Crime & Justice

Organ trafficking beefs up Hizbullah's coffers

By Nohad Topalian in Beirut

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Vans are reportedly being used to abduct people by a Hizbullah network for organ trafficking purposes. [Picture circulated on social media]

Over the last several years, Hizbullah has reportedly been running a network for trafficking in human organs that spans Lebanon, Iraq, Iran and Yemen.

Hizbullah-affiliated individuals allegedly abduct people and sell their organs on the black market to beef up the Lebanese party's coffers, now that Hizbullah is facing escalating financial pressure due to the US's maximum pressure campaign on its sponsor, Iran.

Rabih Tlais, a Hizbullah defector turned anti-Hizbullah activist, wrote an article on the party's organised organ-trafficking network which was published by Sawt Beirut on November 1st.

He said the party's organ-trafficking spans from Lebanon to Iran, Iraq and Yemen, adding that Iran-affiliated militias within Iraq's Popular Mobilisation Forces (PMF), as well as Yemen's Houthis (Ansarallah), are also involved.

These militias are affiliated with the Islamic Revolutionary Guard Corps (IRGC).

"Trafficking human organs was deemed permissible through a fatwa issued by the party's sharia judiciary head, Mohammed Yazbek, who is also a member of Hizbullah's Shura Council," Tlais told Al-Mashareq.

'Source of funding for Hizbullah'

"Hizbullah views organ-trafficking as a significant source of funding," Tlais said.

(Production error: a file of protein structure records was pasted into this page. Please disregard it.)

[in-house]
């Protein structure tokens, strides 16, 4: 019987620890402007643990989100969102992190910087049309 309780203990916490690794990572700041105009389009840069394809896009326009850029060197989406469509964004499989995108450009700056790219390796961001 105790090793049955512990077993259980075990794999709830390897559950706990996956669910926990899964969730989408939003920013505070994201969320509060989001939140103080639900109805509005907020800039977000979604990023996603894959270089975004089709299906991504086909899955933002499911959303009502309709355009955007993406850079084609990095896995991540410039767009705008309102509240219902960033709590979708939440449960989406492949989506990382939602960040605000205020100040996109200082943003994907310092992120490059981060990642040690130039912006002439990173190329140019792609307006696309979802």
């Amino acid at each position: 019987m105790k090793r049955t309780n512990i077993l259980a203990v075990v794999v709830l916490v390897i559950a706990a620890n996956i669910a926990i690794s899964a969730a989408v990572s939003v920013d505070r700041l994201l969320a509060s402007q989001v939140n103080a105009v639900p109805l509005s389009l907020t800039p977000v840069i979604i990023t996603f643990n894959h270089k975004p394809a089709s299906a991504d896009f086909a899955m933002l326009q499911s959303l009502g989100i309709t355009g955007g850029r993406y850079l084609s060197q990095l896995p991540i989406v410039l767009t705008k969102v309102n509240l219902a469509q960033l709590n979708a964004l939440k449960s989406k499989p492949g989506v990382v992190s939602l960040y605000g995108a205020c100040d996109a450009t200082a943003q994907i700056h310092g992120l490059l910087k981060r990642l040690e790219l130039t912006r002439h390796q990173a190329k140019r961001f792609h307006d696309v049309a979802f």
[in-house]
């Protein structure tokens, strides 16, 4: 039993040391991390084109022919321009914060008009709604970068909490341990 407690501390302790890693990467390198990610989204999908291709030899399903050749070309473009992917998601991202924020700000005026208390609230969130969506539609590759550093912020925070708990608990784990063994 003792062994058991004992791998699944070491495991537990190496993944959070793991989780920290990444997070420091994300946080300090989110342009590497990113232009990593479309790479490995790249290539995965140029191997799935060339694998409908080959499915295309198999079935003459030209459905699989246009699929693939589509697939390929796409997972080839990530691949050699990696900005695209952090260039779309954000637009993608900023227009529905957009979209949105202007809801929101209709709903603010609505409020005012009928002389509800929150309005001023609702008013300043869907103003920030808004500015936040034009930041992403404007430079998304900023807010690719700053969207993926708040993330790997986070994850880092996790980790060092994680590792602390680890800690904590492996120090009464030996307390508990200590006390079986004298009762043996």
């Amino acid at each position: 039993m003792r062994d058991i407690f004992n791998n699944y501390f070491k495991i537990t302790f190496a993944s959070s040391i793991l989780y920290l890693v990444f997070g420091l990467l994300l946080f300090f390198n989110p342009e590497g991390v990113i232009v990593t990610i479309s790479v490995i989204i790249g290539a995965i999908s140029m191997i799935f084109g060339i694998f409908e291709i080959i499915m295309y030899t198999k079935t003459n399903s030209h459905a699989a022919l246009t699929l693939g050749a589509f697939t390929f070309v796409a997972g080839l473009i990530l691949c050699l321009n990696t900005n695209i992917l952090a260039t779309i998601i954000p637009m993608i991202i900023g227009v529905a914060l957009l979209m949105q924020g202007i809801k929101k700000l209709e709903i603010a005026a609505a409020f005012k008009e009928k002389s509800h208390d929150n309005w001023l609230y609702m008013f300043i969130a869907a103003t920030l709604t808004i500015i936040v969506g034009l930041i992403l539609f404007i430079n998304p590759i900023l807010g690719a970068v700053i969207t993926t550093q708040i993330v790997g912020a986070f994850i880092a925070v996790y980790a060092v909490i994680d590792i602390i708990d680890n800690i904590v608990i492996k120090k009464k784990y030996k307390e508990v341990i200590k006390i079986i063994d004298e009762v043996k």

Party elements occasionally coerce sick people into undergoing surgery without knowing an organ would be removed from their body to be sold, he said.

Forced organ harvesting and organ trafficking first became prevalent during the war in Syria by Hizbullah's External Security Organisation (Unit 910), under the supervision of a Lebanese named Khodr Youssef Nader.

The abductions and killings happened in co-ordination with a medical unit which was in charge of conducting organ removal surgeries and preserving the organs in the party's field hospitals and hospitals under their control in the countries in which they have a presence, Tlais said.

Tlais said Hizbullah targets all age groups across Lebanon for forced organ trafficking. He said instances of abduction and murder for this purpose are carried out by Saraya al-Ahzab and al-Saraya al-Lubnaniya, which is under the direct command of senior Hizbullah official Hashem Safi al-Din.

The two are active in Christian, Sunni and Druze areas, while Hizbullah's Internal Security Organisation (Unit 900), also commanded by Nader, carries out abductions in Shia areas.

According to Tlais, hospitals where surgeries for organ-harvesting are performed include al-Rasul al-Atham in Beirut, Sheikh Ragheb Harb in Nabatiyeh, Salah Ghandour in Bint Jbeil, al-Bekaa al-Gharbi in Sahmar, Dar al-Hikma in Baalbek and Riyaq.

A Hizbullah opponent who asked not to be named told Al-Mashareq abductions aimed at forced organ-trafficking are done using vans. Drivers prey upon individuals in isolated areas, ask them to approach the vehicle to identify a lost or unconscious person, then drug and abduct them.

"We now know the methods they use to lure their victims, especially in the areas where the party has a presence," he said.

'No moral constraint'

Hassan Qutb, director of the Lebanese Centre for Research and Consulting, told Al-Mashareq the IRGC has been unable to sufficiently fund Lebanon's Hizbullah due to the US's "maximum pressure campaign", through which crippling sanctions have been imposed on Iran.

Funding shortages have resulted in Hizbullah's efforts to find alternative means to beef up its coffers, regardless of whether they are legal or humane, he said.

Qutb mentioned drug smuggling and money laundering as other ways through which Hizbullah is trying to support its activities.

The Iranian regime tries to execute its expansionist policies in the region with no moral constraint through its tools, including Hizbullah in Lebanon, the PMF in Iraq and the Houthis in Yemen, he said.

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